Right now, that’s a lot of games. That coach won a lot of games. We’re just trying to do our best to get to the Pac-12 championship game. – Kyle Whittingham
SALT LAKE CITY — Kyle Whittingham won’t take the bait. Although he signed a contract extension that puts him in position to become the winningest coach in University of Utah football history, his focus is only on this week’s season opener at Rice-Eccles Stadium.
“I’m just concerned about North Dakota,” Whittingham said in dismissing thoughts about eventually surpassing Ike Armstrong’s school-record of 141 career victories. “I don’t concern myself with that stuff. Tunnel vision, I think, is critical for a coach to stay focused on the next challenge. That’s it. That’s my mentality.”
Whittingham signed a contract extension over the summer that extends through the 2021 season. His 104-50 record in 12-plus seasons as Utah’s head coach is second only to Armstrong, meaning he’ll need to average 7.6 wins over the next five seasons to get the record. The Utes have won 28 games over the past three seasons alone.
“If it happened ... I don’t know. I don’t have a good answer for that,” Whittingham said. “Right now, that’s a lot of games. That coach won a lot of games. We’re just trying to do our best to get to the Pac-12 championship game.”
Whittingham knows a little bit about Armstrong, who was Utah’s head coach from 1925-49. The late Joseph B. Wirthlin, an apostle for The Church of Jesus Christ of Latter-day Saints who passed away in 2008, played for him and shared some stories with Whittingham.
Wirthlin noted that Armstrong was a “tough guy, hard-nosed and a disciplinarian.” Wirthlin told Whittingham that he loved playing for him.
Whittingham said he wished he could have met Armstrong.
“Heck of a football coach from what I understand,” Whittingham said.
At Pac-12 media days over the summer, a couple of Whittingham’s friends in the conference were shown a picture of Armstrong and asked if he looked tougher than the current Utah coach.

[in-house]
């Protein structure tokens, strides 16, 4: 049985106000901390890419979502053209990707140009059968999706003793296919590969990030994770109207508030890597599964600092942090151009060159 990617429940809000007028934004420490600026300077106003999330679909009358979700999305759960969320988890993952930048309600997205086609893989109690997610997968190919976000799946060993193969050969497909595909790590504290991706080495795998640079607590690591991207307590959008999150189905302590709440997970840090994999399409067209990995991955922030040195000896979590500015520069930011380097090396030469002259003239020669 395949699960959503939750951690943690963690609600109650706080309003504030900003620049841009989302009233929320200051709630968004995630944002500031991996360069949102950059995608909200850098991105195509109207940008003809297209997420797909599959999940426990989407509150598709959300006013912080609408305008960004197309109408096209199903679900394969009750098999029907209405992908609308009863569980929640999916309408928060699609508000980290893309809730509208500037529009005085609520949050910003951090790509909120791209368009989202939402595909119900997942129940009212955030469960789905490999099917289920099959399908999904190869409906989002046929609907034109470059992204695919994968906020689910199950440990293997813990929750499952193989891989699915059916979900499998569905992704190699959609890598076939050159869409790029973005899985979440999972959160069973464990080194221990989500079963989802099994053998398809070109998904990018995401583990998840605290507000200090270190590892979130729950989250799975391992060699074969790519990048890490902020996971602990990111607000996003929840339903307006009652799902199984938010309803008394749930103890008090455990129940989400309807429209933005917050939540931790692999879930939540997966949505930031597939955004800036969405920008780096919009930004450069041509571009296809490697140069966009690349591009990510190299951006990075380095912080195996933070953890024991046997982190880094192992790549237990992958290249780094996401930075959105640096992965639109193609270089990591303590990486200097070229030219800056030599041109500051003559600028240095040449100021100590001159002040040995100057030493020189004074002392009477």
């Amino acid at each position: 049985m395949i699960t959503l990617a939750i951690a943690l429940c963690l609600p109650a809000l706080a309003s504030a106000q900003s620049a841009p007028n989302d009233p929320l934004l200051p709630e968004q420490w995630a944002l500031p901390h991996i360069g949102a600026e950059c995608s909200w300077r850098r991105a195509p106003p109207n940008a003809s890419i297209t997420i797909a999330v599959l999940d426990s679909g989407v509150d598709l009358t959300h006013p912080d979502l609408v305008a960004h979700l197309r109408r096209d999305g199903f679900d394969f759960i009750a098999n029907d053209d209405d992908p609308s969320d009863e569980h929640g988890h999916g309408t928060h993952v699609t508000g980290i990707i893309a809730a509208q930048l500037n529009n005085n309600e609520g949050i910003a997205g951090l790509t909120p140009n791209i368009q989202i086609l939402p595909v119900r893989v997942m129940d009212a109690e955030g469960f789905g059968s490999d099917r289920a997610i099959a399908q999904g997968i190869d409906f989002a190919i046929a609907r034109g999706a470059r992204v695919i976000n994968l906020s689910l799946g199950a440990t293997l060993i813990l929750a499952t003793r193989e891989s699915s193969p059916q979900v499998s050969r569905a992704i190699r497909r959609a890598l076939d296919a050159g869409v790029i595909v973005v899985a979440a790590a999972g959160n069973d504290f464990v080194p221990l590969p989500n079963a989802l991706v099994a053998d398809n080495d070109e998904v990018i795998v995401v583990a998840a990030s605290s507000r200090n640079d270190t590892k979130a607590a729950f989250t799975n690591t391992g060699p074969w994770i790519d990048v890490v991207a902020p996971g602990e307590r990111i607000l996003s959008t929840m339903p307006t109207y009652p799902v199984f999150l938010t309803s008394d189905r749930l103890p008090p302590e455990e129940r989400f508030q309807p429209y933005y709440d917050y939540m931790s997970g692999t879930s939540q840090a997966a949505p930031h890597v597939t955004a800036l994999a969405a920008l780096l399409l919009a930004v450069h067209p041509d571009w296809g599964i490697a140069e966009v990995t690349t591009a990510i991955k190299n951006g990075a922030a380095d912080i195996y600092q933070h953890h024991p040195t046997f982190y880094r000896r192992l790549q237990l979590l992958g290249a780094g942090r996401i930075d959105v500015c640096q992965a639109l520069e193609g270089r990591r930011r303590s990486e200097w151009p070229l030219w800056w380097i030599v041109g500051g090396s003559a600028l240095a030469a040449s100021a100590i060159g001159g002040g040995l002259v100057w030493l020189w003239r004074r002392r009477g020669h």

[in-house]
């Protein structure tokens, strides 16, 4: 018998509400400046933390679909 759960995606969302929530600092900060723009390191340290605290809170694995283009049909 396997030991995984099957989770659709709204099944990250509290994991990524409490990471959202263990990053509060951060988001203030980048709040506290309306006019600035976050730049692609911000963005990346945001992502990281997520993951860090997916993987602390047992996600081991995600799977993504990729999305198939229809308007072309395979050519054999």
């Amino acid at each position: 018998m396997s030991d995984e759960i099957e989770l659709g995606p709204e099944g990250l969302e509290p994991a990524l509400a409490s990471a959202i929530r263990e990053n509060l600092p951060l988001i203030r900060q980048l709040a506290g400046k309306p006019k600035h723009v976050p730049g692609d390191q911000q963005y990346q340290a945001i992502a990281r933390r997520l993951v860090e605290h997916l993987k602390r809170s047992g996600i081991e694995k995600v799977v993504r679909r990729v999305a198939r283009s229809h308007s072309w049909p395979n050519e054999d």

Oregon State coach Gary Andersen laughed as he chose Armstrong, who was decked out in what appeared to be a heavy uniform of sorts complete with football socks and cleats.
“He looked like a pretty tough dude,” Andersen said.
Andersen made it clear he wouldn’t pose for a photo like Armstrong did.
“Nor would I wear a uniform to practice,” he said. “But that’s the way they did it back in the day I suppose.”
As far as Whittingham eventually eclipsing Armstrong, Andersen believes it would be meaningful.
“I think he’d be foolish to say that there’s no care factor there in Kyle’s mind for that,” Andersen said. “But he would never admit saying that, ‘Yeah, this is my goal is to be the winningest coach at Utah.'
“But I think it’s pretty cool if he can get to that opportunity,” Andersen added. “It shows a lot of hard work on his part.”
Andersen noted how Whittingham transitioned the program into the Pac-12 as an example
“We all go through a lot, right? We all go through a lot, back and forth. But I hope he gets it,” Andersen continued. “If he wants it, I hope he gets it. If he doesn’t, then I hope he doesn’t.”
Washington State coach Mike Leach looked at Armstrong’s picture and gave a different take on who might be tougher. He didn’t choose either one of the two winningest coaches in Utah history, opting instead to declare Whittingham’s late father, Fred, as the toughest guy to ever coach for the Utes.
“That’s a no-brainer,” Kyle said. “I don’t think anybody would debate that.”
Fred Whittingham, who died in 2003, played in the NFL and then had a lengthy coaching career. He was Utah’s defensive coordinator from 1992-94 and linebackers coach from 1998-2000.
Utah football most coaching victories
Ike Armstrong (1925-49) — 141-55-15
Kyle Whittingham (2005-present) — 104-50
Ron McBride (1990-2002) — 88-63
Jack Curtice (1950-57) — 45-32-4
Ray Nagel (1958-65) — 42-39-1